When she was a girl, every day before school, Violeta Aponte from Peru helped her mother with household chores, mainly by caring for their animals in the yard. In those long hours, Violeta never suspected that her life would change completely.
Violeta, like her five brothers, studied until the fifth grade, but her parents could not afford to educate them beyond that point. Violeta explains: "I was a smart student at school, I got good grades, but at that time our parents did not give us more studies.” The family struggled to get by, which meant each family member needed to contribute as soon as they could.
The family lived in the middle of a dry forest, an ecosystem rich in resources, but with limited opportunities and poverty. Livestock and seasonal agriculture were the main ways of earning an income. Violeta’s father was the main decision maker in the house and the pessimism surrounding their poverty was dragging them all down.
When Violeta became pregnant and her son was born, she cared for him alone. History repeated itself with her second pregnancy and she struggled to make ends meet as a single mother to two young boys. Violeta lived with her parents, a sister and her two children. However, the turning point came when her father died. Violeta had no choice but to be strong. She had to become the breadwinner for her family and inspired them not to give up.
Fast forward several years and Violeta, now 52, is the President of the ‘Association of Women Entrepreneurs of Monte Azul’ which produces carob and honey. She also has one son working in a financial company in the district of La Matanza and another son studying for a technical career.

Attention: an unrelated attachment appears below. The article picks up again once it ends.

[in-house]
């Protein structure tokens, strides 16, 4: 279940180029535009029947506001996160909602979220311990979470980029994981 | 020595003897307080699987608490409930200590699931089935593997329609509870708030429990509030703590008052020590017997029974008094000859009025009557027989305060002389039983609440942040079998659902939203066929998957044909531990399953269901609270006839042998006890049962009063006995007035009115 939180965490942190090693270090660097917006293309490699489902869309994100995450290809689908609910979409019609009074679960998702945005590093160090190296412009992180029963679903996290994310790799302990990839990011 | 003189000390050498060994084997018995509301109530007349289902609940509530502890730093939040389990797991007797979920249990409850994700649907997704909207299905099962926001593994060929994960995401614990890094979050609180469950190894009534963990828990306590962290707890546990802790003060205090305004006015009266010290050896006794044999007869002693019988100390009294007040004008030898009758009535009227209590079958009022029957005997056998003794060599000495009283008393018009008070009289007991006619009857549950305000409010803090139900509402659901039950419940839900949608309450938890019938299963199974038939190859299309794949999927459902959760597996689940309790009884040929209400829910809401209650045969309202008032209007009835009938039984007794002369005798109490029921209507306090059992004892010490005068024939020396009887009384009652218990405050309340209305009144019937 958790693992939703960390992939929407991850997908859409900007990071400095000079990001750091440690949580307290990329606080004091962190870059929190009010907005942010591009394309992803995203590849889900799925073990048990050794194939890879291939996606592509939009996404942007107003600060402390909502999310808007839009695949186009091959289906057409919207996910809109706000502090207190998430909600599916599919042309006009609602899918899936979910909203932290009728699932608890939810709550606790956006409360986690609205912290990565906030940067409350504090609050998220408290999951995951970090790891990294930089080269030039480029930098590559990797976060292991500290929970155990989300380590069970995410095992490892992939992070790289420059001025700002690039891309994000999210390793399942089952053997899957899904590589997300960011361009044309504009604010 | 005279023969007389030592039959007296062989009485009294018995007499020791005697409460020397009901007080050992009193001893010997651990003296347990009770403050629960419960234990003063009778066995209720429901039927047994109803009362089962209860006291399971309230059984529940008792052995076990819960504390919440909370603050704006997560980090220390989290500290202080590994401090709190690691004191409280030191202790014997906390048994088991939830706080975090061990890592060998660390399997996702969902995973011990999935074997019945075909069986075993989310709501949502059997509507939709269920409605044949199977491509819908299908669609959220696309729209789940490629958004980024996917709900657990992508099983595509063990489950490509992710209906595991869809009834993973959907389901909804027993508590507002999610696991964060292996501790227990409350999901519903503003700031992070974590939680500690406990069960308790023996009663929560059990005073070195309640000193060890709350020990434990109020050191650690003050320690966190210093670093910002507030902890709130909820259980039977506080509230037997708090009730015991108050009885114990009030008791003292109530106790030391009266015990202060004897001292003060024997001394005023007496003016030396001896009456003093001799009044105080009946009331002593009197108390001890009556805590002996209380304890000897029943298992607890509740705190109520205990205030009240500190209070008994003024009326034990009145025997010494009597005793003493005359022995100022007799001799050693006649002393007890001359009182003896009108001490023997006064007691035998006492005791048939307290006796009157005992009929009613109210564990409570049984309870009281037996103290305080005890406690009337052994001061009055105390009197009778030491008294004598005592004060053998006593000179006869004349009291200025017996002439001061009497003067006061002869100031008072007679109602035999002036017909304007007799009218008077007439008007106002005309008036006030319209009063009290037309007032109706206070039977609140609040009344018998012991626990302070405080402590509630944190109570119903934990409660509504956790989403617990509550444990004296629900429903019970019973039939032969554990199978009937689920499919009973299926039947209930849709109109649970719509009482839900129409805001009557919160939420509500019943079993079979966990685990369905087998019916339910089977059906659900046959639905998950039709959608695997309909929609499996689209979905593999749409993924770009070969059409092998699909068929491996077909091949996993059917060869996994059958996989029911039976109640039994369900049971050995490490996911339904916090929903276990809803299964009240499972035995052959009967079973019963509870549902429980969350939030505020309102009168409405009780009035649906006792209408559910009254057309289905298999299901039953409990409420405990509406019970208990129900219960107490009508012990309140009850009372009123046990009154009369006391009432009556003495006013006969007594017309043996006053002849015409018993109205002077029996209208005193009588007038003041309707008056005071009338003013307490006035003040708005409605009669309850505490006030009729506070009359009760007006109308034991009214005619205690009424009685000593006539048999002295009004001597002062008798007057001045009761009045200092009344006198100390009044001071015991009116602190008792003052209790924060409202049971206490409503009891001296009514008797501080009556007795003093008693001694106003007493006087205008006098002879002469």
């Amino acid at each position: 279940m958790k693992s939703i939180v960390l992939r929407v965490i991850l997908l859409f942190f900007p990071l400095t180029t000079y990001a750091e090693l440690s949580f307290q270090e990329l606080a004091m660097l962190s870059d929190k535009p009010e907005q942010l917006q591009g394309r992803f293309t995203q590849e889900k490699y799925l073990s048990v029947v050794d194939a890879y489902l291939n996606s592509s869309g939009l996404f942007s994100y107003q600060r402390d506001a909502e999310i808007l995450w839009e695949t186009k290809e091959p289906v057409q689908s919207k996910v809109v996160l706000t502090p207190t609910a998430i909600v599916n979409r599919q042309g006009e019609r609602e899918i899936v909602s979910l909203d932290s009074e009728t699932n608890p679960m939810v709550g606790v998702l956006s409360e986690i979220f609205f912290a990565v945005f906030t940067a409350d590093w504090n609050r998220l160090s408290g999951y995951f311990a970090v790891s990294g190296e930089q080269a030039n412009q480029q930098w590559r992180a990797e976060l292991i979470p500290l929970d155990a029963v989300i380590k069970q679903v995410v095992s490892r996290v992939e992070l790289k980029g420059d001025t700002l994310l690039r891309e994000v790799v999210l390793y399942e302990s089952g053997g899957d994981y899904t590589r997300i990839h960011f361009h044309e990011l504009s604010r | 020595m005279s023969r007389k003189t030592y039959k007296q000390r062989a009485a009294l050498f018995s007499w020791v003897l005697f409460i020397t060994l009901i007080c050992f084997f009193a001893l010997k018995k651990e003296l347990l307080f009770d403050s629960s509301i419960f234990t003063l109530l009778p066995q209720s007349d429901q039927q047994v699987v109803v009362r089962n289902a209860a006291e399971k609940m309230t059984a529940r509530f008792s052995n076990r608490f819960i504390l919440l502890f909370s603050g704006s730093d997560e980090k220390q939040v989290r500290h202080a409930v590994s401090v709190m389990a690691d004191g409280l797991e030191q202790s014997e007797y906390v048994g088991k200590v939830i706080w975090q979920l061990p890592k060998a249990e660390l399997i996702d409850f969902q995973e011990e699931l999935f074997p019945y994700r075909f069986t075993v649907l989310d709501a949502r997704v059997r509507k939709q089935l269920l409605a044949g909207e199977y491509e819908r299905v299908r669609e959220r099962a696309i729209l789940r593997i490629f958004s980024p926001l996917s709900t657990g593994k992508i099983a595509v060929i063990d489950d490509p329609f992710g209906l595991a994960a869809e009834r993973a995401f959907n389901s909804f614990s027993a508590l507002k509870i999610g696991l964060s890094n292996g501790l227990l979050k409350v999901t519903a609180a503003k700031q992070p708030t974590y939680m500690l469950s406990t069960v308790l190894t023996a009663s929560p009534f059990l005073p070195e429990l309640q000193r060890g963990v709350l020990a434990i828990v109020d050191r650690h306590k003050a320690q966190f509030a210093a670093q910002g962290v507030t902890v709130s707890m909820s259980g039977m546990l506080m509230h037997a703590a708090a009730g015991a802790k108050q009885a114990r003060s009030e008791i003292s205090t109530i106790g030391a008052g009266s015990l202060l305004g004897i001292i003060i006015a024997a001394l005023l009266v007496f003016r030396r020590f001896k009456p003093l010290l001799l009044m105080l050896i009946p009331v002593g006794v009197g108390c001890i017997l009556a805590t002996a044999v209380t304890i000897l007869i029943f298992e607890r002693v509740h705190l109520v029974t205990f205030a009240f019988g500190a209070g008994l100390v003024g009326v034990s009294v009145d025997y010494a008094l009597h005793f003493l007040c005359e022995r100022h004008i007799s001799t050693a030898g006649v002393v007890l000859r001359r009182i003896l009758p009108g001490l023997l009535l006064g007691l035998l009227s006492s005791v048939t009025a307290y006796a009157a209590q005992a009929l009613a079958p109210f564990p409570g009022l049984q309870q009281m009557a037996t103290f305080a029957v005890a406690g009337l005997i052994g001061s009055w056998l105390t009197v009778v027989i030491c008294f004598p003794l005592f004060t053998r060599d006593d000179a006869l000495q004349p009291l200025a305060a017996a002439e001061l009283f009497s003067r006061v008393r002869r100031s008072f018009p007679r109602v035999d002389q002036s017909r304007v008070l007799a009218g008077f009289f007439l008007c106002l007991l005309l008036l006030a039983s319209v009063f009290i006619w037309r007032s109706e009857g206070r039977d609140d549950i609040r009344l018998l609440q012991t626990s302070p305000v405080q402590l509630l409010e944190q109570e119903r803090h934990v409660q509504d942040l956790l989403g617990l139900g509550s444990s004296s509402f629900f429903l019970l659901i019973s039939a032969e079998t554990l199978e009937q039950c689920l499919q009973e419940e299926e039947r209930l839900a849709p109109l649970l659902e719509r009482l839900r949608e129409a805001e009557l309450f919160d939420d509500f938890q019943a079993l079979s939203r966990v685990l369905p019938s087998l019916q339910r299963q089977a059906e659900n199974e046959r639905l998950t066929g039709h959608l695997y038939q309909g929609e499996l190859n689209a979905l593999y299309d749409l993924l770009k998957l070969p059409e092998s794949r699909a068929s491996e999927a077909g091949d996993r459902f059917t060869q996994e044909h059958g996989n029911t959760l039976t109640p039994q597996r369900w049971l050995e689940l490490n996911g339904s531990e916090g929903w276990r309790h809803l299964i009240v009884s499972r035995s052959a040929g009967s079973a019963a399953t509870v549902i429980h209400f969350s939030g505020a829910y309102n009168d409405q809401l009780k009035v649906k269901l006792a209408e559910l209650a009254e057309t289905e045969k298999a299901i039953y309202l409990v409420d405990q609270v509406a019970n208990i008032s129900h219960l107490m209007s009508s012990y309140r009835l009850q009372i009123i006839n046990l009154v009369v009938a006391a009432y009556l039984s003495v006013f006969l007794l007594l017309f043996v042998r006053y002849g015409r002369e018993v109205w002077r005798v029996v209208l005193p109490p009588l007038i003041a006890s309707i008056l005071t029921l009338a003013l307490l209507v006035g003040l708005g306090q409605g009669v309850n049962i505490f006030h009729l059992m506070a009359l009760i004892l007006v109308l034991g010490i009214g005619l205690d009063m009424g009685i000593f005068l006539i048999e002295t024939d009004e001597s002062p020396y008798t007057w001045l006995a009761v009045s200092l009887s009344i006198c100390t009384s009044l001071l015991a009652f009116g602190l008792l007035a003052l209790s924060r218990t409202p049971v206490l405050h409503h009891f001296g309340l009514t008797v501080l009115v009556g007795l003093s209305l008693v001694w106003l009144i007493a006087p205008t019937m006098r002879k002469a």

Not only did Violeta inspire her family, she also inspired all the women in her association, as well as their families. She encouraged them to improve on the traditional business of the production and sale of carob and honey, a popular industry locally. In addition the women make algarrobina, a sweet syrup, similar to chocolate, which derives from the carob tree.
The women entrepreneurs in Violeta’s Association all received business training as part of CARE’s Women in Enterprise Programme, funded by H&M Foundation. They also later received seed funding through the project. Having previously produced their goods in an old unsuitable house, they were able to use the funding to build a new production and storage centre with industrial steel surfaces.
"The community has advanced a lot," says Violeta, but the basic services of water, electricity, sewerage, telephone signal, street lighting and a road that goes directly to the village are still lacking. Violeta dreams of seeing a truck full of jars of carob and honey dispatched in different parts of her region of Piura and throughout Peru.
The Association’s products: "La negrita de Oro" and "La Gotita de Oro" are sold to the local and regional market, through the District Municipality of La Matanza, at fairs, and at the "Pirúa" Store - the first Business Consortium of Women, of which they are part. Their products are becoming more famous and they have won a distinguished award for their algarrobina, which is an energizing and natural tonic source for the prevention of anemia in children.
The women entrepreneurs still face many challenges, including climate change, which is affecting their harvests and limiting the production of carob and the presence bees in the area, but Violeta is determined to keep improving their production centre and business output.
By 2020 CARE Peru will have reached 3,000 women entrepreneurs and their families, like Violeta, in the Piura region, supporting Peruvian women to become economically empowered, enabling them to support and inspire those around them.